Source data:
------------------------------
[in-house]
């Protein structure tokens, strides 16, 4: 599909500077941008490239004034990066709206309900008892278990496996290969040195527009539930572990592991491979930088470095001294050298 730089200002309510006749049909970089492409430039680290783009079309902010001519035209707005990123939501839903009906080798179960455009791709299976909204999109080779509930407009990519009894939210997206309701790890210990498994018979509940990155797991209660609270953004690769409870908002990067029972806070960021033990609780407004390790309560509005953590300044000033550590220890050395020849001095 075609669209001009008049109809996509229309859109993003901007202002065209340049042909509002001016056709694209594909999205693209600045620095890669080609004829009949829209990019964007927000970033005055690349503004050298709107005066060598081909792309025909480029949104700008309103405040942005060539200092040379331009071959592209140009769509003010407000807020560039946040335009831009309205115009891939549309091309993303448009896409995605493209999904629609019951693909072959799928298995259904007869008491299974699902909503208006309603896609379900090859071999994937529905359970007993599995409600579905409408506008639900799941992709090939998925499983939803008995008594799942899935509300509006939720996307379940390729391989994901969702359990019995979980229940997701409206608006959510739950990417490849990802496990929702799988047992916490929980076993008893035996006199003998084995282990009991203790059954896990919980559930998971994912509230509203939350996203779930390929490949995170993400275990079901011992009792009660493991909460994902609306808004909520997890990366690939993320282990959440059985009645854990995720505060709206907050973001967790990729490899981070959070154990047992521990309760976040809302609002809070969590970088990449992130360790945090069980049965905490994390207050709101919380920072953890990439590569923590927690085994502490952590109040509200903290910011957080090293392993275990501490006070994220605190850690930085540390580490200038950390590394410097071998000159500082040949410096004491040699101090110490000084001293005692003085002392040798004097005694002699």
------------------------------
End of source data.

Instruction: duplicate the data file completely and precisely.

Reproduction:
[in-house]
């Protein structure tokens, strides 16, 4: 599909500077941008490239004034990066709206309900008892278990496996290969040195527009539930572990592991491979930088470095001294050298 730089200002309510006749049909970089492409430039680290783009079309902010001519035209707005990123939501839903009906080798179960455009791709299976909204999109080779509930407009990519009894939210997206309701790890210990498994018979509940990155797991209660609270953004690769409870908002990067029972806070960021033990609780407004390790309560509005953590300044000033550590220890050395020849001095 075609669209001009008049109809996509229309859109993003901007202002065209340049042909509002001016056709694209594909999205693209600045620095890669080609004829009949829209990019964007927000970033005055690349503004050298709107005066060598081909792309025909480029949104700008309103405040942005060539200092040379331009071959592209140009769509003010407000807020560039946040335009831009309205115009891939549309091309993303448009896409995605493209999904629609019951693909072959799928298995259904007869008491299974699902909503208006309603896609379900090859071999994937529905359970007993599995409600579905409408506008639900799941992709090939998925499983939803008995008594799942899935509300509006939720996307379940390729391989994901969702359990019995979980229940997701409206608006959510739950990417490849990802496990929702799988047992916490929980076993008893035996006199003998084995282990009991203790059954896990919980559930998971994912509230509203939350996203779930390929490949995170993400275990079901011992009792009660493991909460994902609306808004909520997890990366690939993320282990959440059985009645854990995720505060709206907050973001967790990729490899981070959070154990047992521990309760976040809302609002809070969590970088990449992130360790945090069980049965905490994390207050709101919380920072953890990439590569923590927690085994502490952590109040509200903290910011957080090293392993275990501490006070994220605190850690930085540390580490200038950390590394410097071998000159500082040949410096004491040699101090110490000084001293005692003085002392040798004097005694002699």